to enjoy the world requires something more
than mere good health and good spirits;
for this world, as we all now surely know, is horrendous.
"all life, " said the Buddha, "is sorrowful";
and so, indeed, it is.
life consuming life: that is the essence of its being,
which is forever a becoming.
"the world," said the Buddha, "is an ever burning fire."
and so it is.
that is what one has to affirm, with a yea! a dance!
a knowing, solemn, stately dance of the mystic bliss
beyond pain that is at the heart of every mythic rite.
let me recount a marvelous Hindu legend
from the infinitely rich mythology of the god Shiva
and his glorious world-goddess Parvati.
the occasion was of a time when
there came before this great divinity
an audacious demon who had just overthrown
the ruling gods of the world
and now came to confront the highest of all
with a non-negotiable demand, namely,
that the god should hand over his goddess to the demon.
well, what Shiva did in reply was simply
to open that mystic third eye in the middle of his forehead,
and paff! a lightning bolt hit the earth ~
there was suddenly a second demon, even larger than the first.
he was a great lean thing with a lion like head,
hair waving to the quarters of the world,
and his nature was sheer hunger.
he had been brought into being to eat up the first,
and was clearly fit to do so.
the first thought: "so what do i do now?"
and with a very fortunate decision
threw himself upon Shiva's mercy.
it is a well-known theological rule
that when you throw yourself on a god's mercy
the god cannot refuse to protect you;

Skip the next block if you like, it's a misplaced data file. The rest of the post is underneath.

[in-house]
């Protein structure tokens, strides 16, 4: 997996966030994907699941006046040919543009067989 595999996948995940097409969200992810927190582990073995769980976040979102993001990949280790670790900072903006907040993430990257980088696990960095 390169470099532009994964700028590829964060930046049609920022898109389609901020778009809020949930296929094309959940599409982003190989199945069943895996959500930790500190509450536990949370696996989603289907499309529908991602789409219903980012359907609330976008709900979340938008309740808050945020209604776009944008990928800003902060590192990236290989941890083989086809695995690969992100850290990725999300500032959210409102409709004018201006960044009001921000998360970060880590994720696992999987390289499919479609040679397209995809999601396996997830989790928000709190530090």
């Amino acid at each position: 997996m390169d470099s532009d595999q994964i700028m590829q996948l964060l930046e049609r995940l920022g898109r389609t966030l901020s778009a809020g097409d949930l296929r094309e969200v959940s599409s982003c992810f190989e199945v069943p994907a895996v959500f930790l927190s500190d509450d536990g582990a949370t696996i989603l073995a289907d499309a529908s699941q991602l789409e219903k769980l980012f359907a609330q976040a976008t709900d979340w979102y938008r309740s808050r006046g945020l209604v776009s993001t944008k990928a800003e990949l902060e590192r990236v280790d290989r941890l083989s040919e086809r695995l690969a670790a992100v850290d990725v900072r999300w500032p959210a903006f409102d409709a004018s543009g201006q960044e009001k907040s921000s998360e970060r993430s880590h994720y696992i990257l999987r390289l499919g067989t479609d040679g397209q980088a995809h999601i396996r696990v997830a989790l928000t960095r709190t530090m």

so Shiva now had to guard and protect
the first demon from the second.
which left the second, however,
without meat to quell his hunger and in anguish he asked Shiva,
"whom, then, do i eat?" to which the god replied,
"well, let's see: why not eat yourself?"
with that, no sooner said, did he begin..
commencing with his feet, teeth chopping away,
that grim phenomenon came right on up the line,
through his own belly, on up through his chest and neck,
until all that remained was a face.
and the god, thereupon, was enchanted.
for here at last was a perfect image
of the monstrous thing that is life, which lives on itself.
to that sunlike mask, which was now all that was left
of that lion like vision of hunger, Shiva said, exulting:
"i shall call you 'Face of Glory', Kirtimukha,
and you shall shine above the doors of all my temples.
any one who refuses to honor and worship you
will never come to know me."
the obvious lesson of all of this
is that the first step to the knowledge
of the highest divine symbol of the wonder and mystery of life
is the recognition of the monstrous nature of life
and its glory in that character:
the realization that this is just how it is;
that it cannot and will not be changed.
those who think -- and their name is legion --
that they know how the universe could have been better than it is,
how it would have been had they created it,
without pain, without sorrow, without time, without life,
are unfit for illumination.
or those who think -- as do many --
"let me first correct society, then get around to myself"
are barred from even the outer gate of the mansion of God's peace.
all societies are evil, sorrowful, inequitable;
and so they will always be.
if you really want to help this world,
what you will have to teach is how to live in it.
that no one can do who has not himself learned
how to live in it - in the joyful sorrow and the sorrowful joy -
the knowledge of life as it is.
that is the meaning of the monstrous Kirtimukha, 'Face of Glory',
over the entrances of the sanctuaries to the god of yoga,
whose bride is the goddess of life.
no one can know this god and goddess who will not bow
to the mask in reverence and pass humbly through.